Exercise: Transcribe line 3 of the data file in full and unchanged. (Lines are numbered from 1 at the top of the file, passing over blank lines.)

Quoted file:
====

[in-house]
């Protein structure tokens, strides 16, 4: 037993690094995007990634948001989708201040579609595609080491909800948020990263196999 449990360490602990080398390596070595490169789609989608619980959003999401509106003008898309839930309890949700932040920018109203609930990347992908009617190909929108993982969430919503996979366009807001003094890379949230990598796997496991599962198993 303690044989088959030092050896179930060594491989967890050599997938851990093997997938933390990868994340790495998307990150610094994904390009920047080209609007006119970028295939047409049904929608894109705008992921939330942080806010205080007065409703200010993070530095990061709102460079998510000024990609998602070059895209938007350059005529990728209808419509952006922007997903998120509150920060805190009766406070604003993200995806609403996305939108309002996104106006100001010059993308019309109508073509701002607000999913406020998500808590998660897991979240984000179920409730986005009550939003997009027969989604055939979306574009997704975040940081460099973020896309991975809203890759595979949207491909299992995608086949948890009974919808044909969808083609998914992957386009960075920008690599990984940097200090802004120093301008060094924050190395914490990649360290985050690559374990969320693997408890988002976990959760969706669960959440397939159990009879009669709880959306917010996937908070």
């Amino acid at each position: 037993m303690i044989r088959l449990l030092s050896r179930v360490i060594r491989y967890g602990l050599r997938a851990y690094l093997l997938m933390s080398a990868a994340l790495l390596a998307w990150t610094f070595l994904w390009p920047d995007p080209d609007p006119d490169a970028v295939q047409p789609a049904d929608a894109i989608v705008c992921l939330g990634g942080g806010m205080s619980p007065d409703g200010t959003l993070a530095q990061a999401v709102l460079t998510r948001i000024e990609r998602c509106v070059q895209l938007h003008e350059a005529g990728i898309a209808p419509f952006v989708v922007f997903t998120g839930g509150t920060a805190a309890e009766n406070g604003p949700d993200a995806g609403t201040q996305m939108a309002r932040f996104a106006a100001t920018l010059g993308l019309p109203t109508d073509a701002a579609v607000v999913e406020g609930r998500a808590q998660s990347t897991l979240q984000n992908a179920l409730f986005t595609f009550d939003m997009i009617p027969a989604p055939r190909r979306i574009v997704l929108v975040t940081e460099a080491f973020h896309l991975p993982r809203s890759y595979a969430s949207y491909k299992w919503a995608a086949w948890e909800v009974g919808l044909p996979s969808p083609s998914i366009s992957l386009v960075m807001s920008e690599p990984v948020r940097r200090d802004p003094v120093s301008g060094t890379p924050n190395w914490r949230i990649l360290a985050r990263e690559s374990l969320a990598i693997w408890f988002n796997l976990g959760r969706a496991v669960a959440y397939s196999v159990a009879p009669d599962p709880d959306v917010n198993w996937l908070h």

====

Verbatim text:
């Amino acid at each position: 037993m303690i044989r088959l449990l030092s050896r179930v360490i060594r491989y967890g602990l050599r997938a851990y690094l093997l997938m933390s080398a990868a994340l790495l390596a998307w990150t610094f070595l994904w390009p920047d995007p080209d609007p006119d490169a970028v295939q047409p789609a049904d929608a894109i989608v705008c992921l939330g990634g942080g806010m205080s619980p007065d409703g200010t959003l993070a530095q990061a999401v709102l460079t998510r948001i000024e990609r998602c509106v070059q895209l938007h003008e350059a005529g990728i898309a209808p419509f952006v989708v922007f997903t998120g839930g509150t920060a805190a309890e009766n406070g604003p949700d993200a995806g609403t201040q996305m939108a309002r932040f996104a106006a100001t920018l010059g993308l019309p109203t109508d073509a701002a579609v607000v999913e406020g609930r998500a808590q998660s990347t897991l979240q984000n992908a179920l409730f986005t595609f009550d939003m997009i009617p027969a989604p055939r190909r979306i574009v997704l929108v975040t940081e460099a080491f973020h896309l991975p993982r809203s890759y595979a969430s949207y491909k299992w919503a995608a086949w948890e909800v009974g919808l044909p996979s969808p083609s998914i366009s992957l386009v960075m807001s920008e690599p990984v948020r940097r200090d802004p003094v120093s301008g060094t890379p924050n190395w914490r949230i990649l360290a985050r990263e690559s374990l969320a990598i693997w408890f988002n796997l976990g959760r969706a496991v669960a959440y397939s196999v159990a009879p009669d599962p709880d959306v917010n198993w996937l908070h």